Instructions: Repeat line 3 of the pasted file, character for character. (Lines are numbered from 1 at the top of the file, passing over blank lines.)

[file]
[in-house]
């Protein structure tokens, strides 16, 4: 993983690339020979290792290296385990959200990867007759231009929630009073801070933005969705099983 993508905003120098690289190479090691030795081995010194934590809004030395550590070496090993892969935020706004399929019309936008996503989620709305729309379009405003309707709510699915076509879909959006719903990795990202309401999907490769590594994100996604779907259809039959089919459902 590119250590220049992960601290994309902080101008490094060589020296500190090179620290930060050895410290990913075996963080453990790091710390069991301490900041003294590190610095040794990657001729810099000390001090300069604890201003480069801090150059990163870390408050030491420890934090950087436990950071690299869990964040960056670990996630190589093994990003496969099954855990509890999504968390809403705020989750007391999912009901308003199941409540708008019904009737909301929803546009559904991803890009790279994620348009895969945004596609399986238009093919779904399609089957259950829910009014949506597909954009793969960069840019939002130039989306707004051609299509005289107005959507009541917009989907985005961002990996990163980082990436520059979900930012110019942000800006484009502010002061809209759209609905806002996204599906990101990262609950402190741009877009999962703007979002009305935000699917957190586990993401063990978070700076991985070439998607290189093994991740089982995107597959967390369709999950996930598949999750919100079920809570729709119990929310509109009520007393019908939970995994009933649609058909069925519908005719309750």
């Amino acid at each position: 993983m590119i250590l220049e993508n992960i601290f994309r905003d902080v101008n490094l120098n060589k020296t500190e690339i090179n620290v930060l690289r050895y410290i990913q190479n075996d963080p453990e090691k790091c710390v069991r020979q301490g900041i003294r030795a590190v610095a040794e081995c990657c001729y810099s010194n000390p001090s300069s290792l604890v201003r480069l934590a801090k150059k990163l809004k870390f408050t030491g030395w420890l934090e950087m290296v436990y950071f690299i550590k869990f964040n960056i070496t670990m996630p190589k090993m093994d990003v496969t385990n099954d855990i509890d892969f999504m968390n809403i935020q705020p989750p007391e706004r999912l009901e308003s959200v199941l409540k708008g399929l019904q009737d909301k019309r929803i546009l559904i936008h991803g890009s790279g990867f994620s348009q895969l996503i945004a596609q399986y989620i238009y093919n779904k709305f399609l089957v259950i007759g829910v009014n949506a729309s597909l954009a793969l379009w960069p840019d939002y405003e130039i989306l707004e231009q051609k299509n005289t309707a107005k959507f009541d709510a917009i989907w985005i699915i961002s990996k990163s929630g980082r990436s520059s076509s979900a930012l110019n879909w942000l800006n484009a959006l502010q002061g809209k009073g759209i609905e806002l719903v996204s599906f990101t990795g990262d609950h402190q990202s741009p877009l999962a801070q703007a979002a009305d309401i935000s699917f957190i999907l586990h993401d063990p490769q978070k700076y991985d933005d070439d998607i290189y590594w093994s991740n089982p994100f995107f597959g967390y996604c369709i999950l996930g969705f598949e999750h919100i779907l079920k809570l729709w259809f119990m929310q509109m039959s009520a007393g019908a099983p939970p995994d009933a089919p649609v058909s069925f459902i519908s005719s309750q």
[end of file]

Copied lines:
């Amino acid at each position: 993983m590119i250590l220049e993508n992960i601290f994309r905003d902080v101008n490094l120098n060589k020296t500190e690339i090179n620290v930060l690289r050895y410290i990913q190479n075996d963080p453990e090691k790091c710390v069991r020979q301490g900041i003294r030795a590190v610095a040794e081995c990657c001729y810099s010194n000390p001090s300069s290792l604890v201003r480069l934590a801090k150059k990163l809004k870390f408050t030491g030395w420890l934090e950087m290296v436990y950071f690299i550590k869990f964040n960056i070496t670990m996630p190589k090993m093994d990003v496969t385990n099954d855990i509890d892969f999504m968390n809403i935020q705020p989750p007391e706004r999912l009901e308003s959200v199941l409540k708008g399929l019904q009737d909301k019309r929803i546009l559904i936008h991803g890009s790279g990867f994620s348009q895969l996503i945004a596609q399986y989620i238009y093919n779904k709305f399609l089957v259950i007759g829910v009014n949506a729309s597909l954009a793969l379009w960069p840019d939002y405003e130039i989306l707004e231009q051609k299509n005289t309707a107005k959507f009541d709510a917009i989907w985005i699915i961002s990996k990163s929630g980082r990436s520059s076509s979900a930012l110019n879909w942000l800006n484009a959006l502010q002061g809209k009073g759209i609905e806002l719903v996204s599906f990101t990795g990262d609950h402190q990202s741009p877009l999962a801070q703007a979002a009305d309401i935000s699917f957190i999907l586990h993401d063990p490769q978070k700076y991985d933005d070439d998607i290189y590594w093994s991740n089982p994100f995107f597959g967390y996604c369709i999950l996930g969705f598949e999750h919100i779907l079920k809570l729709w259809f119990m929310q509109m039959s009520a007393g019908a099983p939970p995994d009933a089919p649609v058909s069925f459902i519908s005719s309750q």